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Sun-Tracking Millimeter Wave Radiometer




OBJECTIVE: Design and implement a sun-tracking radiometer system to measure millimeter wave attenuation with high dynamic range and temporal resolution. Threshold values are 30 dB dynamic range and 5 second resolution. 


DESCRIPTION: Development of new satellite communications capabilities in the allocated V and W frequency bands of 71-76 GHz and 81-86 GHz require the measurement of the atmospheric attenuation characteristics at these frequencies. This includes measurement of the fade dynamics and attenuation statistics. There is a dearth of relevant data at millimeter wave frequencies available to test or develop predictive models and fade mitigation techniques. The usual approach to collecting attenuation data utilizes beacons from satellites in geo-stationary orbits, which is expensive and can take many years to implement. On the other hand, the quiet sun is a source of millimeter waves that can be exploited to provide much needed data at a low cost and flexibility in site location. Sun-tracking techniques employing radiometers to measure atmospheric attenuation were developed and utilized by a few researchers in the 1960s and 1970s. However, there has been little if any use of the sun-tracking approach since and there is currently little familiarity with this technique. Radiometer systems have improved significantly in recent years, but there are no commercially available systems designed to provide sun-tracking measurements. Recently the radiometric sun-tracking technique has been re-introduced (see refs 3-5). But those measurements were made with a modification of a commercial radiometer and not optimized for sun-tracking measurements. The topic seeks the design and implementation of a stand-alone sun-tracking based system that can measure millimeter wave attenuation over a dynamic range greater than 30 dB with a 3 second minimum temporal resolution. The system should be capable of measuring at least two frequencies simultaneously (nominally 73 and 83 GHz) under most atmospheric and weather conditions including rain and snow. The system should include all sensors (such as meteorological instruments) and algorithms needed for stand-alone operation. It should be designed to operate over a broad range of elevation angles; from at least 10° to 90°. The sensor should be designed to operate with minimal direct operator control. These radiometer systems will provide key data needed to define V and W band satellite communication system architectures. Multiple units will be required to collect the attenuation characteristics at a variety of geographic locations. While this topic addresses specific frequencies, the sun-tracking radiometer system may be easily adapted for use with other frequencies of interest. It would for example be useful in the commercial development of Q and V band (40 and 50 GHz) satellite communication systems for which there is growing interest but little data. This type of measurement system can be utilized as a research tool for radio astronomy to provide valuable sun brightness temperature estimates which is almost unexplored beyond Ku band.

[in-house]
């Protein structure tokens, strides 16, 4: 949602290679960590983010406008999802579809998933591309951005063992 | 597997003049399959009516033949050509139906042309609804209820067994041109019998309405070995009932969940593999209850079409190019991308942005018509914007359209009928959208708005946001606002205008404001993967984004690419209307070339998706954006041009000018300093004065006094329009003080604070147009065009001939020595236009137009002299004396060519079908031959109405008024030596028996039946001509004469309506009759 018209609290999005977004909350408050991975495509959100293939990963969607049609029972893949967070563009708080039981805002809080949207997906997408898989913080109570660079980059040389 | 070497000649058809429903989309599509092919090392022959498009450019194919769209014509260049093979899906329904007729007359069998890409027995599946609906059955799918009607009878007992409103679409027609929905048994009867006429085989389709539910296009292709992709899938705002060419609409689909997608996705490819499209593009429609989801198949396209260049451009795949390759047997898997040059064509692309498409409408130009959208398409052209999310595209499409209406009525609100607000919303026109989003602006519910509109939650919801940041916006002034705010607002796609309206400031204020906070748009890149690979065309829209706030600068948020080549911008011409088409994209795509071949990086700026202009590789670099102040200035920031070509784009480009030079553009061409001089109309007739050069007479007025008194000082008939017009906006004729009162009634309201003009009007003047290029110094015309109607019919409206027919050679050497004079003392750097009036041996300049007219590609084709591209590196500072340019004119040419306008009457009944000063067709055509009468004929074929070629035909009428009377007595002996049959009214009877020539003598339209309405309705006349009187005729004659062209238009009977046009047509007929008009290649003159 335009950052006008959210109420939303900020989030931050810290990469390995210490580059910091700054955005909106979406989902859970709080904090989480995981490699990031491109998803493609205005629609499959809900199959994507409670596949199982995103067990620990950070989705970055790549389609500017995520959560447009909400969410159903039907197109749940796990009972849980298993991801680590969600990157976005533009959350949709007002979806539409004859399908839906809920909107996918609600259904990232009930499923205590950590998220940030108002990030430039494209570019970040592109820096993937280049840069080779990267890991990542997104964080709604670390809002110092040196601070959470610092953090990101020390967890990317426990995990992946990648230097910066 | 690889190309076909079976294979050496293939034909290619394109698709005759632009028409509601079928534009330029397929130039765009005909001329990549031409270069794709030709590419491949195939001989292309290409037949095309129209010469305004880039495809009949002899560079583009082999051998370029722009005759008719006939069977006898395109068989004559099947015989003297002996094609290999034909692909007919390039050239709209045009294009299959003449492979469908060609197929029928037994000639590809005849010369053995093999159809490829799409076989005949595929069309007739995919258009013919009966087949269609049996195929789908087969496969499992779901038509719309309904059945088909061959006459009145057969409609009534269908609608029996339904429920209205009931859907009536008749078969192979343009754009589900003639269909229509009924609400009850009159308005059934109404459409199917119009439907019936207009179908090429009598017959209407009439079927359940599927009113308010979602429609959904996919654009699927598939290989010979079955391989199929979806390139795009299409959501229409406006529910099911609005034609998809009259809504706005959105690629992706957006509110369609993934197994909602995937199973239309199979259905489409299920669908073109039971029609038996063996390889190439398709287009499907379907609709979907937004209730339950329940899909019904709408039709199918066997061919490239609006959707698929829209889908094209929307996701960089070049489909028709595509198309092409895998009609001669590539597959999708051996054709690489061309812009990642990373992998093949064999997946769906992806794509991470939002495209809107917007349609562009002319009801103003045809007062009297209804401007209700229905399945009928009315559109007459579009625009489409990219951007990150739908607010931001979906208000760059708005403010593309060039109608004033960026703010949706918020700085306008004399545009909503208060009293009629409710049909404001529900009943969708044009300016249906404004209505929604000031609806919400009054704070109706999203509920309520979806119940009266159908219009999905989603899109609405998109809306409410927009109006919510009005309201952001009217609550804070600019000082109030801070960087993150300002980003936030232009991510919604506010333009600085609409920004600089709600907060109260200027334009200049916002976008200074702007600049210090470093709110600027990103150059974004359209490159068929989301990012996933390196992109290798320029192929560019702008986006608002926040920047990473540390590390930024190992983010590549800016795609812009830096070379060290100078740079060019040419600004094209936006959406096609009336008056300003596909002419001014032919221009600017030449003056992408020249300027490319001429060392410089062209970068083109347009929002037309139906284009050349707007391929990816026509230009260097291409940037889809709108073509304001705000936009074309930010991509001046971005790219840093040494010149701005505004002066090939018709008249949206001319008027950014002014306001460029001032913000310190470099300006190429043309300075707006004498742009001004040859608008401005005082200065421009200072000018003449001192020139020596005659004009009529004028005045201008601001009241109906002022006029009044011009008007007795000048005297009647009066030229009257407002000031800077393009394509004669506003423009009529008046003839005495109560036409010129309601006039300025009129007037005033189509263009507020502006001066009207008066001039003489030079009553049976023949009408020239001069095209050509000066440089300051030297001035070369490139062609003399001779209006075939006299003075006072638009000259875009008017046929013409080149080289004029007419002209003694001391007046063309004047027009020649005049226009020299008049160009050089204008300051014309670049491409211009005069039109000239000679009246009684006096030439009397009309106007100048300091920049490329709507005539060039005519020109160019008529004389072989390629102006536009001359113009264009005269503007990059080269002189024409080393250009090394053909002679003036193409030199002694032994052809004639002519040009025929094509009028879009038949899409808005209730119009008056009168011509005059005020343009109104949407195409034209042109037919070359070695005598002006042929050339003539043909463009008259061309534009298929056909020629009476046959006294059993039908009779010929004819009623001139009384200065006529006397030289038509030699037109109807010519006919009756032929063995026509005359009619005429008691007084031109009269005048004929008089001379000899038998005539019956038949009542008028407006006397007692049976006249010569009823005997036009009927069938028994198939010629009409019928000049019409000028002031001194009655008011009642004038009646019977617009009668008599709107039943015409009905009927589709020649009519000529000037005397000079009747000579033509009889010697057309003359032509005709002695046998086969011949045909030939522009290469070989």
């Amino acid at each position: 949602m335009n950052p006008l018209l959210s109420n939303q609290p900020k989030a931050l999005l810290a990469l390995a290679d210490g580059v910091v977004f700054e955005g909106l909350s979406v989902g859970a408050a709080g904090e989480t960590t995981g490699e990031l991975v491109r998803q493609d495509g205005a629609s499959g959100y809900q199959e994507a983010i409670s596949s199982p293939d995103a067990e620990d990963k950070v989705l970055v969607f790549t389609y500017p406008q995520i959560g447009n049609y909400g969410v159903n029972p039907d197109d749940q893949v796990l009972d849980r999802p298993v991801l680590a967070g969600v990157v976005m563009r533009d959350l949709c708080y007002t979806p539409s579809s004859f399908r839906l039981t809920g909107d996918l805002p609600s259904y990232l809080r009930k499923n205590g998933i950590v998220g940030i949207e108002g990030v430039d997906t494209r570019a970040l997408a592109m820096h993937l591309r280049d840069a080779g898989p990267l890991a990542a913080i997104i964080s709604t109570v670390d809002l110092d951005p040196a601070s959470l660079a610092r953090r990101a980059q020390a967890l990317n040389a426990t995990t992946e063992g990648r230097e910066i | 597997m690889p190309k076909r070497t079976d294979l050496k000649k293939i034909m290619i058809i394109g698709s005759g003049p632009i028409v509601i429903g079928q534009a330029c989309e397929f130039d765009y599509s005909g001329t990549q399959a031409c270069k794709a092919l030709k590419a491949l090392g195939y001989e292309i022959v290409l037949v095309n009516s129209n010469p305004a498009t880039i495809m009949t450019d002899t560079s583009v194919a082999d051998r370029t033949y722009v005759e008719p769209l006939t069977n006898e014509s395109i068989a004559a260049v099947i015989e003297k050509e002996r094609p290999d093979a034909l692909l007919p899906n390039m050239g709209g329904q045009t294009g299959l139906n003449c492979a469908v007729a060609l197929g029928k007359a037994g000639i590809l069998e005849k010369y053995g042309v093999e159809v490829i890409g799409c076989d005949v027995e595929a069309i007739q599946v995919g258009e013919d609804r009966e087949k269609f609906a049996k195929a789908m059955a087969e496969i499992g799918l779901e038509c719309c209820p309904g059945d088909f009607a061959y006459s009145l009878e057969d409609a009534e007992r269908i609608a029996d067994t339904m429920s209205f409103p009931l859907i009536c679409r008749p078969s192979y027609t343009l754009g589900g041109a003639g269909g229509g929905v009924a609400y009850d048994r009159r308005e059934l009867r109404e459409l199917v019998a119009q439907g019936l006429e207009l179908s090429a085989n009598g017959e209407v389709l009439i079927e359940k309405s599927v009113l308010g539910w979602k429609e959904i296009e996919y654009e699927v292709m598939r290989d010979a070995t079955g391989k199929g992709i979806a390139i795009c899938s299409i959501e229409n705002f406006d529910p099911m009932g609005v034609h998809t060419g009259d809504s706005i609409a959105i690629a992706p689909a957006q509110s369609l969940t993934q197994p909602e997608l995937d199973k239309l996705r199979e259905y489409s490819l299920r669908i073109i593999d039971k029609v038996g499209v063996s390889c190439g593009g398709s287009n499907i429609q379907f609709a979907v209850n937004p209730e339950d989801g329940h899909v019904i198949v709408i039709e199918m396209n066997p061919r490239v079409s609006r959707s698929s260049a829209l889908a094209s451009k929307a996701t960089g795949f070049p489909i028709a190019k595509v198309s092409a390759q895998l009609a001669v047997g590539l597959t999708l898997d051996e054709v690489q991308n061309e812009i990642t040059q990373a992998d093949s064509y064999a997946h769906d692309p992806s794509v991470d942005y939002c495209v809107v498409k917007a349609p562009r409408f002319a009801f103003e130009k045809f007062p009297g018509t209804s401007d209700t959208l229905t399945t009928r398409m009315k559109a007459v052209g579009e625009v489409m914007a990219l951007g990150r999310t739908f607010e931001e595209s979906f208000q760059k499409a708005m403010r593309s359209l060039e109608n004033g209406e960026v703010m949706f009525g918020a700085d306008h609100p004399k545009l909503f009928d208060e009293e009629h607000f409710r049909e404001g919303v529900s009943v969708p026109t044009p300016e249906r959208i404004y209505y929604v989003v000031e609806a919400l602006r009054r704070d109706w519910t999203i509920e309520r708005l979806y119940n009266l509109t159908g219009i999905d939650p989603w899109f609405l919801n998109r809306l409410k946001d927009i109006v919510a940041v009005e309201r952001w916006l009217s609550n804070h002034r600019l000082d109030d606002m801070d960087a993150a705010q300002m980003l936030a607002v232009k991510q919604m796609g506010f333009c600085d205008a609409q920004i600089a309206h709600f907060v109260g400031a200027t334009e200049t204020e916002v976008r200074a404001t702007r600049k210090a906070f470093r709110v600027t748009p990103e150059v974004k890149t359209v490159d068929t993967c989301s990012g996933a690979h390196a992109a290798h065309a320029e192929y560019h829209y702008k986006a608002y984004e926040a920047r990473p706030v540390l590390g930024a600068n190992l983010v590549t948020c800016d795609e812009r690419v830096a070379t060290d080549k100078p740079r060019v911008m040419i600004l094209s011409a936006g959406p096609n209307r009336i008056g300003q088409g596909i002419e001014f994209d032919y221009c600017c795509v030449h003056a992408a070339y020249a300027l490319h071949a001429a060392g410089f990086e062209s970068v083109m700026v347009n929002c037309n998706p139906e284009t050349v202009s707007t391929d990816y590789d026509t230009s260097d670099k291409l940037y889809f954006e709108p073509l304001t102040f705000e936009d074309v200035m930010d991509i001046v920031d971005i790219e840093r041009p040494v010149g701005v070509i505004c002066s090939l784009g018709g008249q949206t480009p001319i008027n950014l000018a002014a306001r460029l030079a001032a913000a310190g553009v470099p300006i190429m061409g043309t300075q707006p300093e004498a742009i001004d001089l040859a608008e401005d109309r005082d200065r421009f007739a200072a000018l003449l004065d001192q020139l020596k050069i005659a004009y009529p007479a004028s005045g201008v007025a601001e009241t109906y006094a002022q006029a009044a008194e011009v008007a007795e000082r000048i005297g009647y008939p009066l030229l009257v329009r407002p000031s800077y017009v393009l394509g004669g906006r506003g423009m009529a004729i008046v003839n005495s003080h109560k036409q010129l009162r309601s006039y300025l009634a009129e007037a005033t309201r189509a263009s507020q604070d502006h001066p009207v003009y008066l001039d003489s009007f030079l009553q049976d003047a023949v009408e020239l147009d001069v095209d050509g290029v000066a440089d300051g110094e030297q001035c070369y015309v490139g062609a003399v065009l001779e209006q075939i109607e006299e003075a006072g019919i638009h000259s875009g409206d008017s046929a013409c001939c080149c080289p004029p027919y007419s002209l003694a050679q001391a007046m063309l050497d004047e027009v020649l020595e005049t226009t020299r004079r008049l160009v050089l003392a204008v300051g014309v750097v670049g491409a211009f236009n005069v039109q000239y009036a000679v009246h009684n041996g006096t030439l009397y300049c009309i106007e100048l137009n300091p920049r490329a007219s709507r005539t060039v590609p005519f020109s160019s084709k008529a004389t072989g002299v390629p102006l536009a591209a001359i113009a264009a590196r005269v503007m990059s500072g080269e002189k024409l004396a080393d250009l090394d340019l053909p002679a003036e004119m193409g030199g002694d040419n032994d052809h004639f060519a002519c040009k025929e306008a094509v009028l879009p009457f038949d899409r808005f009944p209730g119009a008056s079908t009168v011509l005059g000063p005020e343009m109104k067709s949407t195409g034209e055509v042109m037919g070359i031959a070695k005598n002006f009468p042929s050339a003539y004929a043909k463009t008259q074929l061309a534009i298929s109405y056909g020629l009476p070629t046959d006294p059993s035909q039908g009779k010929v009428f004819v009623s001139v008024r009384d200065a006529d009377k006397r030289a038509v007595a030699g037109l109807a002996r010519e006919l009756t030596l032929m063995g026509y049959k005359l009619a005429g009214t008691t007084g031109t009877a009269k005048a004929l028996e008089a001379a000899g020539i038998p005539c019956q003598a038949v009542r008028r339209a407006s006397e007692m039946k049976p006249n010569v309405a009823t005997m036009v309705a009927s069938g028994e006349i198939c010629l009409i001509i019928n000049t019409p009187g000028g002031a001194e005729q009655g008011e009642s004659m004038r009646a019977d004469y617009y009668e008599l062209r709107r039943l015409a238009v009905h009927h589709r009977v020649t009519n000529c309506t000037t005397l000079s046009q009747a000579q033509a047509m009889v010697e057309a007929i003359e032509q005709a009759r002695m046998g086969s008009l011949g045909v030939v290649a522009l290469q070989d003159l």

PHASE I: The Phase I effort will conduct analysis to determine the an optimal design sensing strategy and expected performance. Critical engineering challenges will be identified. 


PHASE II: The Phase II effort should demonstrate the expected system performance. It should build and deliver a complete prototype system. 


PHASE III: Commercialize production based on Phase II prototype to provide additional features and capabilities of general interest. Produce a multitude of units in order to perform measurements at a variety of geographic locations. 



1: Croom D. (1973), "Sun as a broadband source for tropospheric attenuation measurements at millimetre wavelengths", Proc. IEE, vol 120, 1200-1206.

2:  Hogg, D.C. and T. Chu (1975): "The role of rain in satellite communications", Proc. IEEE, 63, 1308-1331.

3:   Mattioli V., F.S. Marzano, A.V. Bosisio, G.A. Brost, K.M. Magde, "High-frequency prediction of rain attenuation from ground-based microwave radiometric measurements through a sun-tracking technique", 14th Specialist Meeting on Microwave Radiometry and Remote Sensing of the Environment (MicroRad), Espoo (Finland), April 11-14, 2016.

4:  Marzano F.S., L. Milani, V. Mattioli, K. Magde, G. Brost, "Retrieval of precipitation extinction using ground-based Sun-tracking millimeter-wave radiometry", IEEE International Geoscience and Remote Sensing Symposium (IGARSS), Beijing (China), July 10-15, 2016.

5:  Brost, G and K.M. Magde, "On the Use of the Radiometer Formula for Atmospheric Attenuation Measurements At GHz Frequencies", European Conference on Antennas and Propagation (EuCAP), Davos, April 11-14, 2016.



KEYWORDS: Sun-tracking, Radiometer, Propagation 


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